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He does not have POA of our other parent.

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Juanderful, you've gotten good advice from all prior responders, given our limited knowledge of the situation. If, after answering the questions asked, it is clear that your interest in your parents' house coincides with what is in their best interest and assuming that the house title situation will actually allow the POA to sell it, then, as GardenArtsist suggested, you could challenge the legality of the POA, but that may be a difficult (i.e. expensive) case to win or not, depending on details of your dad's dementia diagnosis. If a POA challenge looks to be difficult, then, as TNtechie suggested, filing for guardianship may be the best solution.  Guardianship/conservatorship, if granted, voids any and all POAs.  It will also be expensive, but perhaps no more so than a difficult POA challenge.
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Reply to bicycler
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H'm.

As has been explained, if the home is owned by both parents, then the son will not be able to sell it using only his POA on behalf of one of them.

But you're asking what the siblings should do about the situation. And I would first like to ask: what are the siblings' reasons for disagreeing with the sale of the house? And what are the siblings' proposals for providing care for both parents?

It's a question of who is doing the actual work, you see.
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Reply to Countrymouse
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Is the other parent one of family members not in favor of the house sale? If she is living there the POA could not sell without her agreement. In fact, I doubt he could even find a real estate agent to list it without the other spouse's signature.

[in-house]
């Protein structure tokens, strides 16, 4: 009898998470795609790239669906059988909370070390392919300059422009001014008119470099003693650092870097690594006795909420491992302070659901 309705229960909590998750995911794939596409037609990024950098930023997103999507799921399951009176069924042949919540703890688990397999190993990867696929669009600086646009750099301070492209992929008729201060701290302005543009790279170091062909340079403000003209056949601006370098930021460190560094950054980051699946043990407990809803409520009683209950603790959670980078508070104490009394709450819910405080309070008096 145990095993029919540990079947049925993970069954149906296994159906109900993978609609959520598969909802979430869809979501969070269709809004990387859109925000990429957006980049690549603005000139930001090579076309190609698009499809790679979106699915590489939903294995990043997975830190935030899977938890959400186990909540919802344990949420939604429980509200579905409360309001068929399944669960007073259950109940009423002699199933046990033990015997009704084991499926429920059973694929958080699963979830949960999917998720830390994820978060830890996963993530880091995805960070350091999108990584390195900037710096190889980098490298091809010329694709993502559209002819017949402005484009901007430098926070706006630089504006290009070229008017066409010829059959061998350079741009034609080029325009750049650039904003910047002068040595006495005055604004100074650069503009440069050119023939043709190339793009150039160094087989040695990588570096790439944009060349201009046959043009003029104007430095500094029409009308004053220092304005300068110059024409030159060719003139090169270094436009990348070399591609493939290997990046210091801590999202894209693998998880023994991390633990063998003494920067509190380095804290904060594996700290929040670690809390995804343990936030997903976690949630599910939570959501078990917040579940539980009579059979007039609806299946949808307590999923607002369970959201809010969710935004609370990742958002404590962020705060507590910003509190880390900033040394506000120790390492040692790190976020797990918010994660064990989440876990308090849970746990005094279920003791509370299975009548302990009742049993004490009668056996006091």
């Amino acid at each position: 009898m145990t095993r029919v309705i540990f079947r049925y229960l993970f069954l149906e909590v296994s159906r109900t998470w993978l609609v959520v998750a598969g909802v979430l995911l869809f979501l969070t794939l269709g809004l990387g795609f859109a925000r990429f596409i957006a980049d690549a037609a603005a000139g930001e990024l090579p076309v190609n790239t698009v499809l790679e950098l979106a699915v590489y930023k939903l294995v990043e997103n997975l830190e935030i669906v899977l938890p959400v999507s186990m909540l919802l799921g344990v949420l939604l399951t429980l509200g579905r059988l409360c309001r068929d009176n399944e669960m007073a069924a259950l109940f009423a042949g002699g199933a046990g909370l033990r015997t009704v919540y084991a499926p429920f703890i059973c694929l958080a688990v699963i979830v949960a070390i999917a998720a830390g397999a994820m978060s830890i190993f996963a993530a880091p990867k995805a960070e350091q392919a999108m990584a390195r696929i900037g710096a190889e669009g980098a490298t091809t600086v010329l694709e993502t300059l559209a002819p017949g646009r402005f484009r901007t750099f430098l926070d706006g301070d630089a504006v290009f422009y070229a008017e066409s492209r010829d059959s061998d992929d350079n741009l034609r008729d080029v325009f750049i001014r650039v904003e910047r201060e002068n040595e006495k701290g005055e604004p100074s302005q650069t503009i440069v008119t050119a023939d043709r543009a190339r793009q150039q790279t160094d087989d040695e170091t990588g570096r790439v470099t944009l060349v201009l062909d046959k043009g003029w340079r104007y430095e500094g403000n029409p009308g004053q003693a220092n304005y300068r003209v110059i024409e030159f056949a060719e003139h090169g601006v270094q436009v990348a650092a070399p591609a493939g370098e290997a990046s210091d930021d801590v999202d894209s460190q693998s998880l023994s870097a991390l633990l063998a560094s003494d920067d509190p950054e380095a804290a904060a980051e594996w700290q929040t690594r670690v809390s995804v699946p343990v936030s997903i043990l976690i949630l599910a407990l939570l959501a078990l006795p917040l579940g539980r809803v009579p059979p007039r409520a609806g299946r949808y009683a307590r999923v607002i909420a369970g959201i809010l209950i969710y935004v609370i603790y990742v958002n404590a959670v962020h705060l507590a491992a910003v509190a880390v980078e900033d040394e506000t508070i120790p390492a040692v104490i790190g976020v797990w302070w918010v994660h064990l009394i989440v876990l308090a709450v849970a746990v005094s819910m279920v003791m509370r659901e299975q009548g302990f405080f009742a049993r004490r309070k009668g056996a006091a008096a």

If they both want to sell, then the POA is responsible for making that happen. But he can't impose it against their wishes.
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Reply to jeannegibbs
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If the parents are married and the home is the marital residence, the POA could not legally sale it in most states without the consent of the other parent - even if the house was titled in only one parent's name. I don't think even Medicaid pushes the non-ill spouse out of the home. If I remember correctly, Medicaid places a lean on the home and gets their money when the house sales after the other spouse moves or dies.

If only the ALZ patient was living in the home and it was titled in only the patient's name, then the POA could sale it, but you can still challenge the validity of the POA. You need to see a good elder law attorney. Filing for Guardianship might be the best way to challenge the POA.
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Reply to TNtechie
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Probably, by getting legal assistance on how to invalidate the POA, assuming that the parent was in fact unable to understand what he or she was granting. And that depends on the seriousness/stage of the ALZ and at what cognitive level the parent was functioning.

Is the proxy under the POA selling the home to get funds to keep your parent in a facility? What are the other facts on this issue?
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Reply to GardenArtist
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